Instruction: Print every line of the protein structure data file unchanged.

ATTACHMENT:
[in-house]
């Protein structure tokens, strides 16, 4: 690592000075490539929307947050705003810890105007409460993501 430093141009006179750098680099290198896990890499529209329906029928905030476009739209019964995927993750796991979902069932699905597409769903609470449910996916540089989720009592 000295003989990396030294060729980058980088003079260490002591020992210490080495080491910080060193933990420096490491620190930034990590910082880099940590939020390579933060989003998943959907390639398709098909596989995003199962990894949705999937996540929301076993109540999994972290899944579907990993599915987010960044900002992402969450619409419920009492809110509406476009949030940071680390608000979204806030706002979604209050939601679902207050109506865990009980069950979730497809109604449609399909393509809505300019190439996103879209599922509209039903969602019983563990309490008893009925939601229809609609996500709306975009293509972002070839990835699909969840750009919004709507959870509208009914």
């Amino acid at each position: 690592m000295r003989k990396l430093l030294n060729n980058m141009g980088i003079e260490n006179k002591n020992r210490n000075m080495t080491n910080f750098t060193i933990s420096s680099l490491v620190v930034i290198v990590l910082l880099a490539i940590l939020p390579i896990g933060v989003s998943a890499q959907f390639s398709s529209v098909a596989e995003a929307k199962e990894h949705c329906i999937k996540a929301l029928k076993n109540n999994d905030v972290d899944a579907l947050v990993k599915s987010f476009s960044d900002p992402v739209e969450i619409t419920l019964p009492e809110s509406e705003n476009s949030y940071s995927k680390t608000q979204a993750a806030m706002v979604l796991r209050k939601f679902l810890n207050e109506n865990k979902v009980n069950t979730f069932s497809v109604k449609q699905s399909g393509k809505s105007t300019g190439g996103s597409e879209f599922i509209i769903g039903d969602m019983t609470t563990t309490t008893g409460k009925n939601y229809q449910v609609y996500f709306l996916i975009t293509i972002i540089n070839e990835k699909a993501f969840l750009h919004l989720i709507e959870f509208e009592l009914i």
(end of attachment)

[in-house]
């Protein structure tokens, strides 16, 4: 690592000075490539929307947050705003810890105007409460993501 430093141009006179750098680099290198896990890499529209329906029928905030476009739209019964995927993750796991979902069932699905597409769903609470449910996916540089989720009592 000295003989990396030294060729980058980088003079260490002591020992210490080495080491910080060193933990420096490491620190930034990590910082880099940590939020390579933060989003998943959907390639398709098909596989995003199962990894949705999937996540929301076993109540999994972290899944579907990993599915987010960044900002992402969450619409419920009492809110509406476009949030940071680390608000979204806030706002979604209050939601679902207050109506865990009980069950979730497809109604449609399909393509809505300019190439996103879209599922509209039903969602019983563990309490008893009925939601229809609609996500709306975009293509972002070839990835699909969840750009919004709507959870509208009914």
């Amino acid at each position: 690592m000295r003989k990396l430093l030294n060729n980058m141009g980088i003079e260490n006179k002591n020992r210490n000075m080495t080491n910080f750098t060193i933990s420096s680099l490491v620190v930034i290198v990590l910082l880099a490539i940590l939020p390579i896990g933060v989003s998943a890499q959907f390639s398709s529209v098909a596989e995003a929307k199962e990894h949705c329906i999937k996540a929301l029928k076993n109540n999994d905030v972290d899944a579907l947050v990993k599915s987010f476009s960044d900002p992402v739209e969450i619409t419920l019964p009492e809110s509406e705003n476009s949030y940071s995927k680390t608000q979204a993750a806030m706002v979604l796991r209050k939601f679902l810890n207050e109506n865990k979902v009980n069950t979730f069932s497809v109604k449609q699905s399909g393509k809505s105007t300019g190439g996103s597409e879209f599922i509209i769903g039903d969602m019983t609470t563990t309490t008893g409460k009925n939601y229809q449910v609609y996500f709306l996916i975009t293509i972002i540089n070839e990835k699909a993501f969840l750009h919004l989720i709507e959870f509208e009592l009914i």